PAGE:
Data product Probabilistic Tsunami Hazard Assessment (PTHA)
Defining Australia’s tsunami threat
The PTHA provides a nationally consistent analysis of the size and frequency of earthquake-tsunamis offshore from Australia.
It models the frequency of tsunamis caused by subduction earthquakes in the Indian and Pacific Oceans, and provides modelled tsunami data that can be used for detailed analysis around the Australian coast and across its offshore islands and territories.
Who is the PTHA for?
The PTHA provides freely accessible evidence-based information to guide the design of earthquake-tsunami scenarios for onshore hazard assessments. Such onshore hazard assessments are used by emergency managers, governments, town planners, industry and infrastructure owners to help them plan for, mitigate against and respond to the threat of tsunami on the Australian coast.
How the PTHA works
It consists of national-scale annual exceedance maps originating from over 1 million plausible earthquake scenarios.
It provides outputs across thousands of sites around Australia, allowing other modellers to use these results in local-scale hazard studies.
For each offshore location, it includes the following data:
- Hazard curves (stage vs exceedance probability)
- Hazard deaggregation for scenarios and exceedance rates
- Time series for each possible scenario at that site
- Initial ocean uplift/subsidence for each scenario
It’s a key data source used in the development of tsunami inundation hazard assessments, when combined with high-resolution bathymetry and elevation data.
It includes advances in our understanding of the frequency of large earthquakes and resulting tsunamis, and the uncertainties in these frequencies.
It includes comprehensive treatment of the natural variability of earthquake size and slip, which has an impact on the heights and hazard of predicted tsunami waves.
It includes data on wave heights estimated for a given frequency, and frequency for a given wave height. It also provides information on the uncertainties in these frequencies.
Its methodologies are verified using 10 years of deep ocean tsunami observational data from the Pacific Ocean, ensuring they give a realistic depiction of tsunami behaviour.
Why do you model offshore waves, but not inundation?
For tsunami risk-management purposes we are normally interested in the tsunami behaviour onshore, especially the inundation depth.
Why then does PTHA18 only provide an analysis of offshore tsunamis?
In theory we could use PTHA18 to derive an onshore earthquake-tsunami hazard assessment, by simulating all the offshore scenarios through to inundation, or even a well-chosen subset of the more important scenarios. But in practice, this is currently infeasible at national scales.
Tsunami inundation modelling is computationally expensive and demands high-accuracy elevation data near the coast. At national scales these issues make it impractical to simulate tsunami inundation for many thousands of scenarios, even with current generation supercomputing.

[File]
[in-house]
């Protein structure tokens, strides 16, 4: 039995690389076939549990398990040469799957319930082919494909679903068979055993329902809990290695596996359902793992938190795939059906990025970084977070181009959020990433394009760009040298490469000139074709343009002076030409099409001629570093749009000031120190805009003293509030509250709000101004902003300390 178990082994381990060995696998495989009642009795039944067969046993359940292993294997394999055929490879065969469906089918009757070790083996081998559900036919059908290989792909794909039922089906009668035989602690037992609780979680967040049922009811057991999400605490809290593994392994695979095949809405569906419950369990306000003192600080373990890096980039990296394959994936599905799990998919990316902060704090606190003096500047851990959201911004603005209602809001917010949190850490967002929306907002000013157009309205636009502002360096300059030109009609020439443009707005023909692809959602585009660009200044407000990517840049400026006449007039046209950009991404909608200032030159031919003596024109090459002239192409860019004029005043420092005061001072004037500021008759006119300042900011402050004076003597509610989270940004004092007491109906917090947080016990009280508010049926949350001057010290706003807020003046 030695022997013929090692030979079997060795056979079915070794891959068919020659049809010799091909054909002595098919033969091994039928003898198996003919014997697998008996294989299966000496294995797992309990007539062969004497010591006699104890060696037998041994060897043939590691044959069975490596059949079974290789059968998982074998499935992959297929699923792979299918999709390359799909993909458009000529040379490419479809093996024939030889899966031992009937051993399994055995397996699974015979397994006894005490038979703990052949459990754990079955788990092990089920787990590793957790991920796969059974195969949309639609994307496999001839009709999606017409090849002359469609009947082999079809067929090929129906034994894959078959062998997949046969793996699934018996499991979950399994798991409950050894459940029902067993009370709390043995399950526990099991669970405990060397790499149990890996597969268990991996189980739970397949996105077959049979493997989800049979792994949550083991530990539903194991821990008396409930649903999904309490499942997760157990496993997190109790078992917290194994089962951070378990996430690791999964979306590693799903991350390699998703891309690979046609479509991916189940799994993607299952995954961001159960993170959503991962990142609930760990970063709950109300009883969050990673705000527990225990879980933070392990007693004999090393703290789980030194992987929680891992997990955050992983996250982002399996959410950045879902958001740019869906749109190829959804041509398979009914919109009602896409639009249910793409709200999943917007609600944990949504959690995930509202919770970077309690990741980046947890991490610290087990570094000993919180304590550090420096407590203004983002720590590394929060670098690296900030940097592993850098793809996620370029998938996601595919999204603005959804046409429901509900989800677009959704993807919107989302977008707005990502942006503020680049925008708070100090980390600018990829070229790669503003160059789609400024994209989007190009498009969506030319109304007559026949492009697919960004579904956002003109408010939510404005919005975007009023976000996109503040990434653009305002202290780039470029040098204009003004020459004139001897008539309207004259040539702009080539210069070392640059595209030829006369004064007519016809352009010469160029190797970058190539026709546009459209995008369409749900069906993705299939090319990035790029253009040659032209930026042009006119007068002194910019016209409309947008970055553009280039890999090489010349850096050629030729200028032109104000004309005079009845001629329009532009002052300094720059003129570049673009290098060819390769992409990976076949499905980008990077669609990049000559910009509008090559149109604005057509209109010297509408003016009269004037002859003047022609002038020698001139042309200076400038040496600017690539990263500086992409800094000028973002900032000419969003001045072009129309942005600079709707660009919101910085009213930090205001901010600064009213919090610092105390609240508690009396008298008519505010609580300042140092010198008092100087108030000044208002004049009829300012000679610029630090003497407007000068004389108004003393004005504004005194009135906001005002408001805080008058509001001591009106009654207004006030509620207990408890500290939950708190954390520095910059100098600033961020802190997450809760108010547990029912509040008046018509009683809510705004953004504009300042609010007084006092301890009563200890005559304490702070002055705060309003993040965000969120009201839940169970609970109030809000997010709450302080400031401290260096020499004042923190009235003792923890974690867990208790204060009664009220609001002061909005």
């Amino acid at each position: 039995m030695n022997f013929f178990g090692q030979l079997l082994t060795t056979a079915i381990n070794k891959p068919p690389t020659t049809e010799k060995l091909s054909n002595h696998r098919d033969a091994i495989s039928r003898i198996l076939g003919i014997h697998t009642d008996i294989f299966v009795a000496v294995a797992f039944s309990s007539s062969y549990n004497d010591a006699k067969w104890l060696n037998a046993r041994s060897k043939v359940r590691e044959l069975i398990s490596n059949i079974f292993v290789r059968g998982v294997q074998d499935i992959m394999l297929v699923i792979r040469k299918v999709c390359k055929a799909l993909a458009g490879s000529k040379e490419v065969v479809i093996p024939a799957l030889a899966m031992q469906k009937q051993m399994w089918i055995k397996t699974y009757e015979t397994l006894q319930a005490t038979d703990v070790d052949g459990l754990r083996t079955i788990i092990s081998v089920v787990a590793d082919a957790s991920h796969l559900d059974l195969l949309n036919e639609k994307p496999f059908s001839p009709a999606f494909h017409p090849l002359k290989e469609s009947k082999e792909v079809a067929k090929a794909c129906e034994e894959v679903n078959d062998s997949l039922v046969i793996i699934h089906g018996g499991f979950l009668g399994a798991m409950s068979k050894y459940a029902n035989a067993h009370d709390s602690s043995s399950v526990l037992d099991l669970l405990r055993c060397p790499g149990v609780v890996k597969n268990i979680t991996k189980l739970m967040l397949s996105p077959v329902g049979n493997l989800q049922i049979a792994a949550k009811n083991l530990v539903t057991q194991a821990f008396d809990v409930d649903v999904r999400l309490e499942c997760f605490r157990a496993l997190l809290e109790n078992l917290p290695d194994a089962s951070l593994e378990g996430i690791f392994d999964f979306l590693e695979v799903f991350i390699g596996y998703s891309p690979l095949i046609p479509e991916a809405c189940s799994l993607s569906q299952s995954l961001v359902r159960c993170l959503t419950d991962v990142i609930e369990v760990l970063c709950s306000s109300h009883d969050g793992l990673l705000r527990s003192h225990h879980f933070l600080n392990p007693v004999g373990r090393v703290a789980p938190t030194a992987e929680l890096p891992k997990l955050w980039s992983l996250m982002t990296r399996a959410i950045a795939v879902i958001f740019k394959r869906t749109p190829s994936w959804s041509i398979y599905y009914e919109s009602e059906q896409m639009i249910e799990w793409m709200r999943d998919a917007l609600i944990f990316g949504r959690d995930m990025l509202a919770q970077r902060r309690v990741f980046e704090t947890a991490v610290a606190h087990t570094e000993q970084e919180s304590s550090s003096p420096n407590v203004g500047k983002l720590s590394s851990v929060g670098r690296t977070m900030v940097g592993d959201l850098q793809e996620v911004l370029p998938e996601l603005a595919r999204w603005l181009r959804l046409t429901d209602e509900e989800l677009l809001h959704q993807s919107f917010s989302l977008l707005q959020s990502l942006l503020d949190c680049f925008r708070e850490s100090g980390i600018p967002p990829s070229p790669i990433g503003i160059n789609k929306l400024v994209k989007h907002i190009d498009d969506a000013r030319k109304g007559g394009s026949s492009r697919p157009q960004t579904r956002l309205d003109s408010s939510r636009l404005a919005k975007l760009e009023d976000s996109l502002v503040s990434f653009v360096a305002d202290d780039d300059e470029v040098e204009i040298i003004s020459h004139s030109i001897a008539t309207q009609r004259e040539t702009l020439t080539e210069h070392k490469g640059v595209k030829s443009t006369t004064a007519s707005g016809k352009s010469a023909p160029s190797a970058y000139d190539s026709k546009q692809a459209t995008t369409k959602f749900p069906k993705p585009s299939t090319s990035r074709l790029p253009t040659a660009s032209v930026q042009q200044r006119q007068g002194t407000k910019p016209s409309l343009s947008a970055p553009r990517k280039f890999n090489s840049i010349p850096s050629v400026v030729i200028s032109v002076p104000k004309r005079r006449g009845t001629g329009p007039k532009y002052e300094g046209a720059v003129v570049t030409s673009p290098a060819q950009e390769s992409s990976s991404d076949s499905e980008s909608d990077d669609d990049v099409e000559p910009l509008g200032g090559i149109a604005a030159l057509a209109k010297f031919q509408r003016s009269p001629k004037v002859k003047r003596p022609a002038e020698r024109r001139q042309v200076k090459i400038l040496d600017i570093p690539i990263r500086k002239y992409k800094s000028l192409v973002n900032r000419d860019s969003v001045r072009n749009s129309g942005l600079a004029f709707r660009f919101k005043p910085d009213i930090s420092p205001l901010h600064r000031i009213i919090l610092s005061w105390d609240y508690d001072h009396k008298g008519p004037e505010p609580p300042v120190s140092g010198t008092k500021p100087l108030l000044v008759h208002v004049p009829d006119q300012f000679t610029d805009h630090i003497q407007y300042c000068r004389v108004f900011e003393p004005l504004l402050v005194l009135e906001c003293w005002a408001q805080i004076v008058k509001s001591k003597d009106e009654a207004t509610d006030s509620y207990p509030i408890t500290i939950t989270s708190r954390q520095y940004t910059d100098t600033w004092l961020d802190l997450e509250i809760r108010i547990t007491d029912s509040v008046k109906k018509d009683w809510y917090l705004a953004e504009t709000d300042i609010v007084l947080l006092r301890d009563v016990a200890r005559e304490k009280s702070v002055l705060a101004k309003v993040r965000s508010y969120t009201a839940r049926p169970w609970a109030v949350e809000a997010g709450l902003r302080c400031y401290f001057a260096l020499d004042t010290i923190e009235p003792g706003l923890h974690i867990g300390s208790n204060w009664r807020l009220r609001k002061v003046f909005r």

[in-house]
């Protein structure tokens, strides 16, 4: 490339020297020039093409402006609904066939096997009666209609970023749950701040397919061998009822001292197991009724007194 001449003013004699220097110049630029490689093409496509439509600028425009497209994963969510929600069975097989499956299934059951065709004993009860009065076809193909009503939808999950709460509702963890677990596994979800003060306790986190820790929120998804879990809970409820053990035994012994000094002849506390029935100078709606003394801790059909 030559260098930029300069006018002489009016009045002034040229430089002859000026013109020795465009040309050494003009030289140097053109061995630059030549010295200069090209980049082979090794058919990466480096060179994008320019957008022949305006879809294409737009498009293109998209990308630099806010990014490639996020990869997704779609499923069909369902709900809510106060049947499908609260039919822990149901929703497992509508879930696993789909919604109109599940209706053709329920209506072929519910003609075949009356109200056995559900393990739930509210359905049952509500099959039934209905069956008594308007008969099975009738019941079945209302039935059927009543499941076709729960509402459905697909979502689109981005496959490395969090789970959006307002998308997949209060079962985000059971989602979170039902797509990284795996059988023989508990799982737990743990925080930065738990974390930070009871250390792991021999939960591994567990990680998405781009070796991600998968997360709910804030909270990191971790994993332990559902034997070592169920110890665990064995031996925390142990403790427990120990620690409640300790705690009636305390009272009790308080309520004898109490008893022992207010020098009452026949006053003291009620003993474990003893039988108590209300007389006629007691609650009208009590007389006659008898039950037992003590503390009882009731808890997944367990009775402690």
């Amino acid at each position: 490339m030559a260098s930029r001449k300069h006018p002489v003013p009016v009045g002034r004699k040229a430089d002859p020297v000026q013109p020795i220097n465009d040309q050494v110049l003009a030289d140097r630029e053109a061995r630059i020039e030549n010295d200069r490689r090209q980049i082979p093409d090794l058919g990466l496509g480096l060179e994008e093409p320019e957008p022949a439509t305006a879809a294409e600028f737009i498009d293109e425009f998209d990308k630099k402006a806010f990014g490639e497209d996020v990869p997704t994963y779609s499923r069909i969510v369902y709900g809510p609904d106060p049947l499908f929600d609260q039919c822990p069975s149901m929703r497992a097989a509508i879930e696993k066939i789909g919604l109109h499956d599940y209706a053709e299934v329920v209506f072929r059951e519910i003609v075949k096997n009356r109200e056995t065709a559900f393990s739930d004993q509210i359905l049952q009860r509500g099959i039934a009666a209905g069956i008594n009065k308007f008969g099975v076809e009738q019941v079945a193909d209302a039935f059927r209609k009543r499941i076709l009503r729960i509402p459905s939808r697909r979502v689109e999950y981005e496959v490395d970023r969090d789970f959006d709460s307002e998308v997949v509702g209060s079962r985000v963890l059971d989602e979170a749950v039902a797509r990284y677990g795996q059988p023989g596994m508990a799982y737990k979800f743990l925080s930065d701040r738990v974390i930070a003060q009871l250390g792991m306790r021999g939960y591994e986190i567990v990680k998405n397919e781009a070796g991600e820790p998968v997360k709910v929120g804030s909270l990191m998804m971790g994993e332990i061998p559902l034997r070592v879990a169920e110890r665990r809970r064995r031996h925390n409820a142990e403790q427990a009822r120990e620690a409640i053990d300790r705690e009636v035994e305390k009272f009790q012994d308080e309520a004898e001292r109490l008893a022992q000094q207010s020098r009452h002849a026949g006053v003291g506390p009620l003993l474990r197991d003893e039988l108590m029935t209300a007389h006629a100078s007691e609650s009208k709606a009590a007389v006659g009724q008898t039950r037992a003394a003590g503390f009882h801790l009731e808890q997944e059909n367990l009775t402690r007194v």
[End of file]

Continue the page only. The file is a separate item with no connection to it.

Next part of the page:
A practical alternative is to focus on the inundation hazard at a particular site of interest. One may develop a “local” tsunami inundation model that only has high-resolution at that site. Such a “local” model can be used to simulate the onshore impacts of PTHA18 earthquake-tsunami scenarios. From this one may generate onshore hazard information at the site of interest. While often still computationally expensive this approach is usually feasible, because the inundation computations are restricted to a small area.
The purpose of PTHA18 is to provide a nationally consistent and well-tested source of earthquake-tsunami scenarios and return periods, that can be used to support site-specific inundation hazard studies anywhere in Australia.
Good to know
The PTHA provides a nationally consistent basis for understanding tsunami inundation hazards on the Australian coast. It doesn’t define the onshore tsunami impact or the effects of tsunamis on communities. It also doesn’t include non-earthquake sources that can cause a tsunami, such as landslides, volcanic activity or meteorological events. The scientific community is undertaking further research to establish a nationally consistent treatment for these tsunami sources.
Geoscience Australia plans to update the PTHA in the future. As the field of science and technology is constantly improving and evolving, it’s important we recognise the significance of evidence-based science and best practice in the work we do. We must make sure the PTHA reflects these advancements so we can keep Australian communities are as safe as possible from tsunami events.
Case study Probabilistic Tsunami Hazard Assessment (PTHA) Guidelines
The PTHA Guidelines are designed to support Pacific Island countries in using PTHA18 to produce tsunami inundation hazard information.
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